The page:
/PUBG ban brings opportunity for Indian gaming firms to boost their domestic market share

PUBG ban brings opportunity for Indian gaming firms to boost their domestic market share

PUNE: The ban on popular video game PUBG could be an opportunity for Indian gaming firms to boost their domestic market share, said Rajan Navani, CEO, Jetsynthesys, among India’s biggest digital gaming firms.

“Indian companies will be the biggest beneficiaries of this ban in the short run. Casual gamers, who play for a few hours a day will just shift to other games,” he said, on the impact of the ban.

Last week, the government of India banned over 100 Chinese apps, including the hugely popular game, among others.

Vishal Gondal, co-founder, nCore Games announced the launch of a new India themed action game, Fau-G last week. “Indian IPs will work well in India,” said Gondal, who had earlier founded Indiagames which he eventually sold to Disney.

“What is important is the quality of the game. A lot of the gaming studios in India, including nCore, have been doing work for global games, so the teams (Indian studios) have the exposure, but haven’t worked on Indian IP before,” he said.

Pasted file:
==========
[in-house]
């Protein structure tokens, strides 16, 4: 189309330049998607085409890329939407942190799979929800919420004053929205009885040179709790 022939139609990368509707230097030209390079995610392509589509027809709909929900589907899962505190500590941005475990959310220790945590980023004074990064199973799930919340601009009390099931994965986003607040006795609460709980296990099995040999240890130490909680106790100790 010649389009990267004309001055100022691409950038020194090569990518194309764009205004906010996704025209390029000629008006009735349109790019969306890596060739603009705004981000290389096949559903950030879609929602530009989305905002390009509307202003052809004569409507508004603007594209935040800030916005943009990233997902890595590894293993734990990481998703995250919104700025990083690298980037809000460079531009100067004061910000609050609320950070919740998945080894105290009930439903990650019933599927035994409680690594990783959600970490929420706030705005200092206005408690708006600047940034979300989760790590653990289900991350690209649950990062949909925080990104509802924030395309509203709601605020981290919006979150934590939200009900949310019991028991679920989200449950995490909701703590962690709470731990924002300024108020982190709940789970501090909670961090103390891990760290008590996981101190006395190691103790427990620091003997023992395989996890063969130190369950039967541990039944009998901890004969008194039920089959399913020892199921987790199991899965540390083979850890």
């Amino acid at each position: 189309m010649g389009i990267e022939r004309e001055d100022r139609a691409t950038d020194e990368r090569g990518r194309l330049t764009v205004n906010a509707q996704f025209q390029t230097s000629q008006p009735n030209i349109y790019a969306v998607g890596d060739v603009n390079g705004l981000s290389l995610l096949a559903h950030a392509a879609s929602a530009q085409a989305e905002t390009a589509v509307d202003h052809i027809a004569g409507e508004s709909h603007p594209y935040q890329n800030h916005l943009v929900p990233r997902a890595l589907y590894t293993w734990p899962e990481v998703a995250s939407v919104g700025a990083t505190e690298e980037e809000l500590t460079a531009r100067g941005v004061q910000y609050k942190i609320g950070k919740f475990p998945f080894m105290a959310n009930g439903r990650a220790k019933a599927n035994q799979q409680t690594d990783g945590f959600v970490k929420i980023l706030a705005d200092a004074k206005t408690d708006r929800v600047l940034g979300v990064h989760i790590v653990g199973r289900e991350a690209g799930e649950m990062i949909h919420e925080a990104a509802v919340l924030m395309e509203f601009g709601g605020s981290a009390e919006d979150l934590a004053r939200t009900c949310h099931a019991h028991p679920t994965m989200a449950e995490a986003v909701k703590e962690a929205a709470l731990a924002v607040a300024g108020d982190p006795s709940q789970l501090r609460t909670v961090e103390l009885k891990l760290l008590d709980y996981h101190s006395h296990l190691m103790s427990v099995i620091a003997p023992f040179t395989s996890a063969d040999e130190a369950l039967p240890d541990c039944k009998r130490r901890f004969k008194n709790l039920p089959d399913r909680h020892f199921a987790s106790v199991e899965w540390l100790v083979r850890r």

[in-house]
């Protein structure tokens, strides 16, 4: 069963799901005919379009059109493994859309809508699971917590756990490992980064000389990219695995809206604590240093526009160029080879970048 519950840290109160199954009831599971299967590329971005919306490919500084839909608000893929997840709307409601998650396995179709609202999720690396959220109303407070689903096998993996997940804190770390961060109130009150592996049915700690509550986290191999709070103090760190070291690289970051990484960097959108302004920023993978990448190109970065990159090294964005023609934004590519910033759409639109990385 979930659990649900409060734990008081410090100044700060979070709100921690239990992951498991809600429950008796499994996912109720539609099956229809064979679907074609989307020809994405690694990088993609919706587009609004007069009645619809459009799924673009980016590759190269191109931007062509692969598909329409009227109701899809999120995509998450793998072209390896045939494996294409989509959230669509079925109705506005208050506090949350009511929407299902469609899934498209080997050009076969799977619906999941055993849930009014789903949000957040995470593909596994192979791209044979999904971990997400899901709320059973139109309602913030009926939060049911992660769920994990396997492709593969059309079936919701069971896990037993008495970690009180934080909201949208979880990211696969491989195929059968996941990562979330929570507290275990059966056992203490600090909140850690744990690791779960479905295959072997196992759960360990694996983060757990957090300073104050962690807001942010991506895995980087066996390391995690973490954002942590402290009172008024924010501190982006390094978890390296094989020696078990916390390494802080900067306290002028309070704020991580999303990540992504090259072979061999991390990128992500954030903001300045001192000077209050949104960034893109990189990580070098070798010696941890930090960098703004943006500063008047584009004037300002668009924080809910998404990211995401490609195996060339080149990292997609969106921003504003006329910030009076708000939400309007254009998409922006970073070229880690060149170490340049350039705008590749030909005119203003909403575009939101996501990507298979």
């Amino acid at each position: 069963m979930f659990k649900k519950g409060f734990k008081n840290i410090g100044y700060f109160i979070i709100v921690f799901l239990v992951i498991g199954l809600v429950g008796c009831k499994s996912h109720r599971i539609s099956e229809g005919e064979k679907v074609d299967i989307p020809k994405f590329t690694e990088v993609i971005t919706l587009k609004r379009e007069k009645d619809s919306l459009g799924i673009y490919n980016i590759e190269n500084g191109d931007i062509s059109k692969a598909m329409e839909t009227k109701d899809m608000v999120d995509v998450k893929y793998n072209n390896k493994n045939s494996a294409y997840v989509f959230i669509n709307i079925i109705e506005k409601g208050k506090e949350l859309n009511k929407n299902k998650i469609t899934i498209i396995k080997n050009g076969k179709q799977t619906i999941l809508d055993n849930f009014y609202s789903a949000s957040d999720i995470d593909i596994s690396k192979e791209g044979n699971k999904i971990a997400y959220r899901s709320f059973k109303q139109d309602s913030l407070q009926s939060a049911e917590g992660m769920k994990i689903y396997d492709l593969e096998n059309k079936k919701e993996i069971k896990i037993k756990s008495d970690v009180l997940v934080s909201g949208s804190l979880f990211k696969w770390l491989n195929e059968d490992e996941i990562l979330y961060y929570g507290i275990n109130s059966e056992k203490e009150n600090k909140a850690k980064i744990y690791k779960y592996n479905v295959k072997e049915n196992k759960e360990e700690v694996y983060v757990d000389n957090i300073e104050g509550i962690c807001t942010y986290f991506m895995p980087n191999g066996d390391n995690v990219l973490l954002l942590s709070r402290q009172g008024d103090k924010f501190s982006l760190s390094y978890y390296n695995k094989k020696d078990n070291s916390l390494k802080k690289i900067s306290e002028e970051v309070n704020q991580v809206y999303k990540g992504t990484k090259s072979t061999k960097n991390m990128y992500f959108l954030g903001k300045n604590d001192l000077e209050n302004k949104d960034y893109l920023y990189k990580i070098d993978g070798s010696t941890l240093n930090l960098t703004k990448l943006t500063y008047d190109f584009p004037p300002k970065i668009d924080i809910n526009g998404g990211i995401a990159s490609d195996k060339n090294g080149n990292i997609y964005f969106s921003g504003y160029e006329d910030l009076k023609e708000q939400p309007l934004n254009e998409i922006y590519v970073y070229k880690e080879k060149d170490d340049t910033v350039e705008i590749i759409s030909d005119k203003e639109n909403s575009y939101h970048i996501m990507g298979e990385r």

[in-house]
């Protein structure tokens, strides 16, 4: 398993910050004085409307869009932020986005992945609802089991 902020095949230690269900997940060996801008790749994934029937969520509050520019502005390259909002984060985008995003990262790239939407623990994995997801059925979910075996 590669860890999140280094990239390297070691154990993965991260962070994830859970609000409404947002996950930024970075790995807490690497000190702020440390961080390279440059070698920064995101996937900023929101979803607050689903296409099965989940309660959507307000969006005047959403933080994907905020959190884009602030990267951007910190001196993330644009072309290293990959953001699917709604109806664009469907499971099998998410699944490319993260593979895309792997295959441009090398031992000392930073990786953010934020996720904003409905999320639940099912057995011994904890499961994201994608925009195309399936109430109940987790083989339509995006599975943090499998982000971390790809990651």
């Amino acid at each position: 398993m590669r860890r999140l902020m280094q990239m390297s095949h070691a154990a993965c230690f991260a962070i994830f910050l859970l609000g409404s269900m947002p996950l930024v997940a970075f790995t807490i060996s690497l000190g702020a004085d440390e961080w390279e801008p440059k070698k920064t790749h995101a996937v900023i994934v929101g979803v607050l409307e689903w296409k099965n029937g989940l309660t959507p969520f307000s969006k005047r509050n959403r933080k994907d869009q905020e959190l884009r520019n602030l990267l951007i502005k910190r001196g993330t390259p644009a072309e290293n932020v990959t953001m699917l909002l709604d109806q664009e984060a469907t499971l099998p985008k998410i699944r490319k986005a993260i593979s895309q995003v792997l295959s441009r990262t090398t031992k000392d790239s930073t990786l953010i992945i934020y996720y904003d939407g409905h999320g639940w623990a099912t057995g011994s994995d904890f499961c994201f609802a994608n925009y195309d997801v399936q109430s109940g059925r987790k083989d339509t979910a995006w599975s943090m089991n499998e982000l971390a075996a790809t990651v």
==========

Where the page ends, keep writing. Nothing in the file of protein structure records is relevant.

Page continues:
People turning to online gaming through the lockdown has been a trend not just in India, but worldwide. This is a trend that Indian companies need to cash in on. “It is now time for Indian companies to become a much stronger part of the global gaming industry. We ‘re investing significantly to grow the Indian marketshare but are also looking at capturing a larger part of the global market,” said Navani, who is also the chairman of CII’s India @75 council. This is also an opportunity for Indian gaming studios to go global. “I think the opportunity for India is to get into areas which will shape the future. We already have the engineers and talent and are creating this for the global market, so why can’t we create that for India,” he said.

Domestic developers such as Octro, Nazara and 99Games will have an opportunity to make an impact in this period, provided they offer the kind of high-quality, easy-to-play games regularly produced by the leading Chinese companies, said Rupantar Guha, Associate Project Manager for Thematic Research at GlobalData in a report.

The PUBG ban also opens up more opportunities in India for other global firms. It will boost the popularity of games like Sea’s Garena Free Fire and Activision Blizzard’s Call of Duty: Mobile among India’s 628 million mobile gaming users, said the report.

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